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A counterbalanced version of Ainsworth's Strange Situation Procedure reveals secure-base effects in dog-human relationships

By R. Palmer, D. Custance

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Abstract

It has been proposed that the dog-human relationship constitutes an infantile-like attachment. However, previous empirical support based on Ainsworth's Strange Situation test has proved inconclusive due to order effects inherent in the original procedure. In particular, these order effects compromise the ability to establish an essential facet of attachment: whether or not owners function as a secure base for their pet dogs. Order effects were counteracted in the present study by including a second condition in which the order of owner and stranger presence was counterbalanced. Hence, 38 adult dog-owner pairs were randomly placed in two conditions, both comprised of six 3-min episodes. In condition A, dogs entered an unfamiliar room with their owner; a stranger entered; the owner left the dog with the stranger; the dog was left alone in the room; the owner returned; and finally the dog was left with the stranger again. In condition B, the order in which owner and stranger were present was reversed. Secure-base effects were indicated in that the dogs explored, remained passive, played with the stranger and engaged in individual play more when in the presence of their owner than when left with the stranger or alone. Therefore, the dogs' behaviour provides evidence consistent with the hypothesis that the dog-human bond constitutes an attachment. The possible role of attachment in canine separation anxiety is briefly discussed.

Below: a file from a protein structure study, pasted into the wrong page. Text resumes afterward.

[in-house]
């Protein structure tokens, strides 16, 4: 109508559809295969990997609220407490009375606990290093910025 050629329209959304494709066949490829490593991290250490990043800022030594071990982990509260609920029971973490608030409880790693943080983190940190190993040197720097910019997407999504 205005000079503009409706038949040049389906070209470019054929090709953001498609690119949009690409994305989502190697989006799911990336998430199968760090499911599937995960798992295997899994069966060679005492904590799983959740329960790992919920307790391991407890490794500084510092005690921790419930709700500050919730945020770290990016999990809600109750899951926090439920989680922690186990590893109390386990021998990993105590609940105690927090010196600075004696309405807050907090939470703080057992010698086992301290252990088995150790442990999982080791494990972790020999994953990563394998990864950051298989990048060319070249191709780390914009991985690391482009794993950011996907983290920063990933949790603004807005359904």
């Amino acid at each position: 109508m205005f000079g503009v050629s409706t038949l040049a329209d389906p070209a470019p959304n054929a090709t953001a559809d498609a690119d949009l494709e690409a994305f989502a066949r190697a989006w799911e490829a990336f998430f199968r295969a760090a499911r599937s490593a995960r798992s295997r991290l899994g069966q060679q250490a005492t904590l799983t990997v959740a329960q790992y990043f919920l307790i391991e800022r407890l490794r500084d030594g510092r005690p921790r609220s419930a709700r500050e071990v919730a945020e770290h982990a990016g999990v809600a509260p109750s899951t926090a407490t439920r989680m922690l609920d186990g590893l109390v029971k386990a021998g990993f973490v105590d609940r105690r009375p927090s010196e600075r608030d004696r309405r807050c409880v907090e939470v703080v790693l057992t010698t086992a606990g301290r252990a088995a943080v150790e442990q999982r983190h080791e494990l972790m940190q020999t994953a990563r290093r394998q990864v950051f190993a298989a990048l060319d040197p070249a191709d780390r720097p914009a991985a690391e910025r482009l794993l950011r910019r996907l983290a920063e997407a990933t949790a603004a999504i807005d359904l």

Date 2008
Publication Title Applied Animal Behaviour Science
Volume 109
Issue 2/4
Pages 306-319
ISBN/ISSN 0168-1591
Language English
Author Address Goldsmiths College, Department of Psychology, University of London, New Cross, London, SE14 6NW, UK. r.palmer@gold.ac.uk
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Tags
  1. Animal behavior
  2. Animal health and hygiene
  3. Anxiety
  4. Behavior and behavior mechanisms
  5. Dogs
  6. Mammals
  7. peer-reviewed
  8. Pets and companion animals
  9. Primates
  10. Relationships
  11. Separation anxiety
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  1. peer-reviewed